Once you have completed the trial - and gone through all the programmes/settings, then you will know if the device helps to relieve your pain symptoms or not. If it doesn't, then you have lost nothing by trying it. If it does help, then you will be glad of it and will want to pursue it further.

    Be warned that the spinal cord stimulators do not suit everyone and could exacerbate your pain symptoms. I do hope you will be a good candidate to trial it and that it is successful for you. I understand (from my own experience) that they like to have at least 50 per cent pain relief of back pain and possibly higher for leg pain. This Nevro works on them both at the same time. For me it totally took away the leg pain and did help alot with the back pain, although I was having other issues at the time so I am unsure if it would be more successful under normal circumstances. I'm hoping so.

    Perhaps you'll let us know how you get on and what you or your health professionals decide in the end.
    2 x Microdiscectomy 2005 / PLIFusion 2-level 2010 / revision surgery 2011 / NEVRO Senza spinal cord stimulator implanted February 2013. I WILL NOT GIVE IN / UP !!
  • Jerome001Jerome001 Cocoa Beach, FloridaPosts: 118
    I have multiple spine and back issues including failed back surgery syndrome -- L5/S1 fused twice as the first one did not work; along with spinal stenosis and several other issues.My back pain is predominantly in my lower back at my waist and just below my shoulder blades. My SCS provides some relief but not a lot; percentage wise is difficult to estimate but I'll speculate that it helps maybe 20%. I also take 32MG of exalgo every morning supplemented with 100MG of nucynta 6 times a day. My first SCS implant was in early February 2012 and the SCS failed in September 2012 and I had it replaced in mid December 2012. From what I have read and my personal experience, the best thing is to proceed with your SCS trial and ask them to give you at least 5 days in the trial. I recommend that you make notes of how you feel throughout each day and night, including how much relief you are getting from the temporary SCS. I recommend this because when you meet with your doc to discuss your results and decide if you want the permanent SCS, it is helpful to have your notes to help you with that evaluation. With my SCS, I am only marginally better off and I had to stop work in late August 2012 after 7 years of progressively worsening back pain. My work requires me to be clear headed and focused and I was and am exhausted emotionally, mentally, and physically so I allowed my doc to put me on disability. My docs said being at a desk and on a computer was the worst thing I could do for my back. In these past 4 months or so, I cannot believe that I was able to work until I did.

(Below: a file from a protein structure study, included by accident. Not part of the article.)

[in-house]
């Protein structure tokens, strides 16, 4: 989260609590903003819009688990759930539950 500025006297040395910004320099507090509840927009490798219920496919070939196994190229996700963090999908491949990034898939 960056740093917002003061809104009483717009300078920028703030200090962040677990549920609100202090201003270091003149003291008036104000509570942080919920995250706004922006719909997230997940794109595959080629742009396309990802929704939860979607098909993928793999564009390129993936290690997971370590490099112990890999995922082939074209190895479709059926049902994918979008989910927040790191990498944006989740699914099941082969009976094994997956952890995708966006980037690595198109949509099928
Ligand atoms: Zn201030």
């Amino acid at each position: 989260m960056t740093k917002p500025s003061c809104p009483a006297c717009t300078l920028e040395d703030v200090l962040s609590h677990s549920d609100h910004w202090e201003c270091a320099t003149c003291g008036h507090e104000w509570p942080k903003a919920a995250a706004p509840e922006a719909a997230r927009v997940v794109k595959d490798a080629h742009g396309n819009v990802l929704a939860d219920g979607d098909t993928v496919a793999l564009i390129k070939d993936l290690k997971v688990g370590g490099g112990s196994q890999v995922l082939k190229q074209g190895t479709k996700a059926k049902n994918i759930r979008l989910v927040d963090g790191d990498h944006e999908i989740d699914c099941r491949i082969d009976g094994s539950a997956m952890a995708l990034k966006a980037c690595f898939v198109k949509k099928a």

Bottom line is the SCS works great for some and for others we are all across the spectrum of results. Good luck with your SCS trial and please keep us posted with your results and experiences.

    All the best, Jerome
  • after my discectomy and then fusion, I really never recovered. I have had the scs trial and it easily took away 50% of the pain. I had that in November and am still waiting for even a surgery dateto implant the paddle. during my trial, they used three wires rather than just one or two you could as about that. Also, I am getting a paddle implanted rather than the leads. I think the scs is a great tool, not fix. Sometime you hear people are able to reduce their meds and do great, other times people really suffer. I wish you good luck. Just keep in mind thats it just a tool.
Sign In or Register to comment.